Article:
Connecticut Core Standards

Kindergarten: How My Family Lives in America

Rating: 4 apple rating

Common Core Standards

Reading Informational Text

RI.K.1 With prompting and support, ask and answer questions about key details in a text.

RI.K.2 With prompting and support, identify the main topic and retell key details of a text.

RI.K.3 With prompting and support, describe the connection between two individuals, events, ideas, or pieces of information in a text.

RI.K.4 With prompting and support, ask and answer questions about unknown words in a text.

RI.K.7 With prompting and support, describe the relationship between illustrations and the text in which they appear (e.g., what person, place, thing, or idea in the text an illustration depicts).


W.K.2 Use a combination of drawing, dictating, and writing to compose informative/explanatory texts in which they name what they are writing about and supply some information about the topic.

W.K.8 With guidance and support from adults, recall information from experiences or gather information from provided sources to answer a question.

Speaking & Listening

SL.K.1 Participate in collaborative conversations with diverse partners about kindergarten topics and texts with peers and adults in small and larger groups.

SL.K.2 Confirm understanding of a text read aloud or information presented orally or through other media by asking and answering questions about key details and requesting clarification if something is not understood.

SL.K.5 Add drawings or other visual displays to descriptions as desired to provide additional detail.

SL.K.6 Speak audibly and express thoughts, feelings, and ideas clearly.


L.K.1 Demonstrate command of the conventions of standard English grammar and usage when writing or speaking.

L.K.4 Determine or clarify the meaning of unknown and multiple-meaning words and phrases based on kindergarten reading and content.

Description of Unit

This Kindergarten unit titled “How My Family Lives in America” by Susan Kuklin cited on is intended to be completed in 8 days of ELA/Literacy instruction, 2-3 sessions per day, about 15 minutes per session. In this unit, students listen to an informational picture book read aloud and use literacy skills (reading, writing, speaking and listening) to identify the similarities and differences between how each of the three families presented preserves their cultural traditions while living in the United States. Lesson activities include having students: answer text dependent questions, discuss and record common categories of traditions among the three children, and review the shared chart in preparation for the culminating task. As a summative task, students individually choose one family and act out/describe with pictures and words the traditions that are specific to that family’s culture, as well as the new traditions they have created.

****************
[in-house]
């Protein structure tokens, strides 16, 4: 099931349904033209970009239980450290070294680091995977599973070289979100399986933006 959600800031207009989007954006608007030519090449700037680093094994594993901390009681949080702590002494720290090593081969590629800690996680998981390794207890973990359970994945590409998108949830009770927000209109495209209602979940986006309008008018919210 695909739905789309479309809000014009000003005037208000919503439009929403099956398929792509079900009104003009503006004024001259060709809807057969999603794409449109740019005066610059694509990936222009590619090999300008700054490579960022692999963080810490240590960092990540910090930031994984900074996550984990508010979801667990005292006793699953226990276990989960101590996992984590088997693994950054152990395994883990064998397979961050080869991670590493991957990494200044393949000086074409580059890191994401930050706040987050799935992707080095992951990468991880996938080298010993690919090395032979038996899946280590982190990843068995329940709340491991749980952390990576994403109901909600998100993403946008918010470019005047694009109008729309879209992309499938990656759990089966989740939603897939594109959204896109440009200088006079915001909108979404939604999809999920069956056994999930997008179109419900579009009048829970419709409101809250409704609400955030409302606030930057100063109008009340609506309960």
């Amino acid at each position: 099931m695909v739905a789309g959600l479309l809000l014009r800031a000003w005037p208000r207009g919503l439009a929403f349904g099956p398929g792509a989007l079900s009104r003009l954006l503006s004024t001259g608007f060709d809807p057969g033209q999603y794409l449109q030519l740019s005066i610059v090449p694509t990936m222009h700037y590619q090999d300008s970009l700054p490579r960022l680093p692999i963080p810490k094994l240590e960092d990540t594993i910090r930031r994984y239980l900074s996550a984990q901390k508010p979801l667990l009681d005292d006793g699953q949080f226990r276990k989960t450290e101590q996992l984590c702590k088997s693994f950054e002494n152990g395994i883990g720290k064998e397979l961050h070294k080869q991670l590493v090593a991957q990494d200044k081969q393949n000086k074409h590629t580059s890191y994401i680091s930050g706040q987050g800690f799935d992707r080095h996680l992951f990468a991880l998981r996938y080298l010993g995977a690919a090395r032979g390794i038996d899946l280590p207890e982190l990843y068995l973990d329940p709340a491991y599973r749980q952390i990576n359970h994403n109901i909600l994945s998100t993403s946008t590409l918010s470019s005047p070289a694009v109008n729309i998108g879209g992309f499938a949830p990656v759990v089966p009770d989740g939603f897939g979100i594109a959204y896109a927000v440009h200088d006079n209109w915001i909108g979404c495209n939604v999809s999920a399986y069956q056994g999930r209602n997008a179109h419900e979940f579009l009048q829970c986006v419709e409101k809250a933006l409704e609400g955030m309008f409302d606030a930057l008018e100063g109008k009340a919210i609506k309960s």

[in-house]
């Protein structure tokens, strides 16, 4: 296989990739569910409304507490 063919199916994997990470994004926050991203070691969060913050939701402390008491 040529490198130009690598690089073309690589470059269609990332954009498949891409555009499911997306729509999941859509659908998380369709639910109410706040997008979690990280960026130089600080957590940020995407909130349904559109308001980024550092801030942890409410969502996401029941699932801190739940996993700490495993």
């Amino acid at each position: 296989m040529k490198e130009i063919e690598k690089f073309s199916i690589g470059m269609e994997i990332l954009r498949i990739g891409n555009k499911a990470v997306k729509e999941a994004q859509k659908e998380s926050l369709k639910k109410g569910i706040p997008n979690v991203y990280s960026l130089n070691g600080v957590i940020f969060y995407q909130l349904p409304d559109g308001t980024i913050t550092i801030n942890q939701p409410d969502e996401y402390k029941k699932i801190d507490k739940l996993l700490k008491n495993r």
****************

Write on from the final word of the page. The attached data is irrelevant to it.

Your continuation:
Connecticut teachers are cautioned to evaluate the text complexity with class make-up in mind and to make adjustments in lesson pacing, suggested activities and questions as warranted. The read aloud book, How My Family Lives in America by Susan Kuklin, is not included with the lesson materials. Detailed assessment guidelines are provided, but an aligned rubric to provide guidance for interpreting student performance on the targeted standards is recommended. The unit is written for Kindergarten, but if used in grade 1, the content would align with the grade 1 Social Studies Frameworks theme of “Community Beyond My Neighborhood” (including International). These social studies standards could be added, and the CCSS standards listed above would have to be adapted to grade 1. For a direct link to these sources, see below.

Common Core State Standards for English Language Arts & Literacy in History/Social Studies, Science, and Technical Subjects

CT Elementary and Secondary Social Studies Frameworks

Rationale for Selection

This unit is a good example of how to integrate reading, writing, speaking and listening so that students apply and synthesize advancing literacy skills. It gradually removes supports, requiring students to demonstrate their independent capacities. Unit activities provide all students with multiple opportunities to engage with text of appropriate complexity. It addresses instructional expectations and is easy to understand and use. Unit materials include tips for preparing and managing materials, general classroom management, student feedback, accommodations, and extensions.